Other laboratory tests examine the genes and proteins found within mast cells. MCL is often caused by mutations in a gene called KIT. People with MCL may need to undergo gene sequencing to determine which KIT mutation they have. Knowing which mutations are found in mast cells can help the doctor diagnose someone with systemic mastocytosis or help the doctor know which treatments to recommend or avoid.
Doctors also use immunophenotyping tests, such as flow cytometry, to study mast cells in the bone marrow and look for abnormalities. Flow cytometry measures which proteins are found on the outside surface of a cell. People with different types of systemic mastocytosis (including mast cell leukemia) often have mast cells that carry specific proteins on their surface, so immunophenotyping tests can help a doctor diagnose MCL.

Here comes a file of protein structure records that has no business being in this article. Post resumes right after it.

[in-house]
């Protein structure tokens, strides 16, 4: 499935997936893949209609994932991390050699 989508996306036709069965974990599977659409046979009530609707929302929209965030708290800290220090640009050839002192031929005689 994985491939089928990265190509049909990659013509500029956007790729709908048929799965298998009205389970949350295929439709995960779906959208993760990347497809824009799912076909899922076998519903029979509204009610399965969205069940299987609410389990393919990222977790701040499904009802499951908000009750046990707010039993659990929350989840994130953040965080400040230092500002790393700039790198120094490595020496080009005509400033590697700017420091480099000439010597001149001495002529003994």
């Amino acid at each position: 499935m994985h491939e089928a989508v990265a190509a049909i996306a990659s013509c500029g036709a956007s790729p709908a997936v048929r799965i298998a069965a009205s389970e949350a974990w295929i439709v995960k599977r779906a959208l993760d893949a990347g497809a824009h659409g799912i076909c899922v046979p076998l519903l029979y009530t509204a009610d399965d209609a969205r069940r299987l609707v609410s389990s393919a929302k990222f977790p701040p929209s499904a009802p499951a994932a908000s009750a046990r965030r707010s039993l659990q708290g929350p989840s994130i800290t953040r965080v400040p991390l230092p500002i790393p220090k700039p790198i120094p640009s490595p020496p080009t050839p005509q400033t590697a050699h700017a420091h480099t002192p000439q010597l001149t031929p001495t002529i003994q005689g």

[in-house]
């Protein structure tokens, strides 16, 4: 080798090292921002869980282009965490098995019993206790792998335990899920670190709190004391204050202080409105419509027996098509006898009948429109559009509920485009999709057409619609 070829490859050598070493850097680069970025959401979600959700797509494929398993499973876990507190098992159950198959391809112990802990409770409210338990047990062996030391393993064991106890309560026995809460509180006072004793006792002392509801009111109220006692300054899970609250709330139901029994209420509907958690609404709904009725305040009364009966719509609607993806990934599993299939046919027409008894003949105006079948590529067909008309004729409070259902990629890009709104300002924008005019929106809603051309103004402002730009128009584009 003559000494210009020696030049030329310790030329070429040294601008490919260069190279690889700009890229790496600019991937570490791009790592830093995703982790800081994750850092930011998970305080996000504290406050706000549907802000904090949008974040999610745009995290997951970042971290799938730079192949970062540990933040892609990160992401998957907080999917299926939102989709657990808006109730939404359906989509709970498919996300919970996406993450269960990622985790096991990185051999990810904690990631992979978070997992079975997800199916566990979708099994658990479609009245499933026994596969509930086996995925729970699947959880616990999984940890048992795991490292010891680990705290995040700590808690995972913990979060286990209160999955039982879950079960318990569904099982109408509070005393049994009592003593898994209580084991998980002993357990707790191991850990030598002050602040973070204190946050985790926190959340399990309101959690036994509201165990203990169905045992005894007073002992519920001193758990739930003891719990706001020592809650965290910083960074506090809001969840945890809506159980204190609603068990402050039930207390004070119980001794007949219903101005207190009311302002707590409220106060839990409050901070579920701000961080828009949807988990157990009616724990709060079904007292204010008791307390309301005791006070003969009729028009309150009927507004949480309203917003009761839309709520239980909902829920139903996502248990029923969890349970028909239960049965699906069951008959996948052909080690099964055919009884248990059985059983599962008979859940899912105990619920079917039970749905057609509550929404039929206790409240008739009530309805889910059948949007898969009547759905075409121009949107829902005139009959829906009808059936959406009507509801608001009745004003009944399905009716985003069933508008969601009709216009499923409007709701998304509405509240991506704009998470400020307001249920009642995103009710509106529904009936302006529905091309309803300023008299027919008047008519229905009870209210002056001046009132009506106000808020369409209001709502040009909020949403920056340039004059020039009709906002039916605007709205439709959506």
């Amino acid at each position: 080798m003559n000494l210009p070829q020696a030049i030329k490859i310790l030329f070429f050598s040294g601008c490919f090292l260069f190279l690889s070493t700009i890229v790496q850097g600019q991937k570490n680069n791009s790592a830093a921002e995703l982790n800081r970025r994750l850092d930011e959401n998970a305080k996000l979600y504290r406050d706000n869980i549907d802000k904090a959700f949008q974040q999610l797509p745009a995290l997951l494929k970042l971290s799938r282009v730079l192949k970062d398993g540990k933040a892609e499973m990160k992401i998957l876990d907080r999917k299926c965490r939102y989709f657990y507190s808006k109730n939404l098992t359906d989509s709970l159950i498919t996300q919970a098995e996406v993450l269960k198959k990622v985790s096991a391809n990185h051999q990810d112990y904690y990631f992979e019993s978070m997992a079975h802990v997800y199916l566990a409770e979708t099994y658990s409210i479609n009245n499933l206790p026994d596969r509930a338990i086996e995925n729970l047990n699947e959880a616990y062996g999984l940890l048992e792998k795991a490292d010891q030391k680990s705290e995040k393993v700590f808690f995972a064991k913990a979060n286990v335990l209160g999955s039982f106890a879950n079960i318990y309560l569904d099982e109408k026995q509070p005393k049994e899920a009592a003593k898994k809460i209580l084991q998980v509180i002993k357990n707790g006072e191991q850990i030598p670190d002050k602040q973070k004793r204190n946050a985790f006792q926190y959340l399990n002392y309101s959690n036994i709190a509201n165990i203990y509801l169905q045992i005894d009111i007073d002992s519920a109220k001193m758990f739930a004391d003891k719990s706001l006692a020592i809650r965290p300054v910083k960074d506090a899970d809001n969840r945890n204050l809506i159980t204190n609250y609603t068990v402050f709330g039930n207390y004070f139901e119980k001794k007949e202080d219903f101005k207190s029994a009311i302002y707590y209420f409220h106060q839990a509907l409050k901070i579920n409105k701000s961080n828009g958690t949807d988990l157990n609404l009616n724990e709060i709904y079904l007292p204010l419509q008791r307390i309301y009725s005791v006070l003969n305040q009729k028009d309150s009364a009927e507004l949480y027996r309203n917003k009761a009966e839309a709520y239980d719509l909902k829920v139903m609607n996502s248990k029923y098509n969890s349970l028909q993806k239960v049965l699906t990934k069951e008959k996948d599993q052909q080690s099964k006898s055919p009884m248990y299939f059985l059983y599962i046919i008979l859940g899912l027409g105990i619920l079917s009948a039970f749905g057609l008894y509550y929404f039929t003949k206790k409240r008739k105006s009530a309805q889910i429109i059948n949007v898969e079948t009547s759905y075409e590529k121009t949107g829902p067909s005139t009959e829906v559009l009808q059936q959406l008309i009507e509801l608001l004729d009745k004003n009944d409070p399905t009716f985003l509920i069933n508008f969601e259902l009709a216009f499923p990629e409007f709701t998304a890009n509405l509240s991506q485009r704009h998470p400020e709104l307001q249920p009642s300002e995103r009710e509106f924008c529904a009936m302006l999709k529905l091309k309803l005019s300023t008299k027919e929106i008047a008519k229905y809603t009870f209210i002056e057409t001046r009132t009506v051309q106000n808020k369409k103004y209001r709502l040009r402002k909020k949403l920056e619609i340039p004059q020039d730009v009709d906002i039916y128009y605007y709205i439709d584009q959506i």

Because MCL is so rare, it is difficult to study. This means that there is no standard therapy doctors recommend. However, researchers have identified several types of treatment that may help kill abnormal mast cells or reduce symptoms of MCL. Clinical trials, if available, may be a good option for people with this condition. People with mast cell leukemia may be able to access new treatment options by participating in a clinical trial.
Targeted therapies are medications that block specific genes or proteins found within cancer cells. The U.S. Food and Drug Administration has approved a targeted therapy drug called Rydapt (midostaurin) to treat MCL. Midostaurin is a type of medication called a tyrosine kinase inhibitor. It blocks enzymes that leukemic cells rely on to grow and divide.
Sometimes, doctors will also recommend other kinase inhibitors that are not approved for MCL, but that are used to treat other types of leukemia. These other targeted therapies, such as Gleevec (imatinib) and Sprycel (dasatinib), may help some people, but these medicines don’t work against mast cells that have developed certain gene mutations.